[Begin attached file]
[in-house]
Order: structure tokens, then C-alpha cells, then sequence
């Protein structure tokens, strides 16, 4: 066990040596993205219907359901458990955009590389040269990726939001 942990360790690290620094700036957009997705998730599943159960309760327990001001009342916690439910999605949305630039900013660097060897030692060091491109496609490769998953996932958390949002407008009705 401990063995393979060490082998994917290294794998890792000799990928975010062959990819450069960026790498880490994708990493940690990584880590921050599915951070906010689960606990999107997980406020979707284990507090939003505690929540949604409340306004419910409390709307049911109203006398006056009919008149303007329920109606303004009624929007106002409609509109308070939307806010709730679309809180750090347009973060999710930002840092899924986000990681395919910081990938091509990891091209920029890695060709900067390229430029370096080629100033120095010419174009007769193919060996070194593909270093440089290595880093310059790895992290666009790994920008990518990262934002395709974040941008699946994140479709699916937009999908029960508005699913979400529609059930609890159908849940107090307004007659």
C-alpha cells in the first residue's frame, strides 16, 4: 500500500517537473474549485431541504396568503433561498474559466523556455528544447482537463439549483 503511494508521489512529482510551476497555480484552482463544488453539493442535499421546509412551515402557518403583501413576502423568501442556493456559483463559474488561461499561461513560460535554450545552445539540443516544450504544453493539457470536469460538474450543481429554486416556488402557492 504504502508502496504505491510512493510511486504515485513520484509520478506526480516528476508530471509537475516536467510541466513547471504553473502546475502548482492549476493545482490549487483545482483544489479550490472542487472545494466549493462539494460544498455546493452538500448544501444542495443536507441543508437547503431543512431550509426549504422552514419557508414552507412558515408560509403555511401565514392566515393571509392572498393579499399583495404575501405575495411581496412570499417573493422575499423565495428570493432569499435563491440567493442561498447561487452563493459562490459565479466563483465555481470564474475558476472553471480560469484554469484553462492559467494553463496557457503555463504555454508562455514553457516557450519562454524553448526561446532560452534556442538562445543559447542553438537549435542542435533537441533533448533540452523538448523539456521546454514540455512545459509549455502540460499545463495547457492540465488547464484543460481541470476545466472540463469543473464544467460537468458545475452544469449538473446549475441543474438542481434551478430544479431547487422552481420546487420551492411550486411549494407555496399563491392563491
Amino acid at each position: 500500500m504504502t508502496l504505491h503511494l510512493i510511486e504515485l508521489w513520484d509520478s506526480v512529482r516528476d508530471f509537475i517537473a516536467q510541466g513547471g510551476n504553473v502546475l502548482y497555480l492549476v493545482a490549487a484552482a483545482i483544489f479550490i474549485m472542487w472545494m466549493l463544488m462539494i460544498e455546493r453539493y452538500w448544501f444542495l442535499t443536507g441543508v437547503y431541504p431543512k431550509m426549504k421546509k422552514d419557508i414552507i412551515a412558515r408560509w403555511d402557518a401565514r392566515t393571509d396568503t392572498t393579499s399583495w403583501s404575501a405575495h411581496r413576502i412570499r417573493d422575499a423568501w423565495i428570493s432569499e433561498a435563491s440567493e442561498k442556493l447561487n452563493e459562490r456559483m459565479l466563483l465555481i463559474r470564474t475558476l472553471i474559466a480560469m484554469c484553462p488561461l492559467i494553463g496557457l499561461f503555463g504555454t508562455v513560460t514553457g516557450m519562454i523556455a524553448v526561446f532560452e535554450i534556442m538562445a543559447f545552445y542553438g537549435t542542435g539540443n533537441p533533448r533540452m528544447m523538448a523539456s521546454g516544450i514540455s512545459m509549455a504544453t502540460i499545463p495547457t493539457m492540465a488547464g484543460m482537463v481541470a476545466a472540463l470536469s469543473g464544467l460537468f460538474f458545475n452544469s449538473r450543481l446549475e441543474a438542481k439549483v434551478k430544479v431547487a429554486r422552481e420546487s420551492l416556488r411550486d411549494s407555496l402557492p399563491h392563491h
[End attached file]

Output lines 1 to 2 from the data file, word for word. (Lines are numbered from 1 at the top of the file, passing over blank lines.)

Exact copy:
[in-house]
Order: structure tokens, then C-alpha cells, then sequence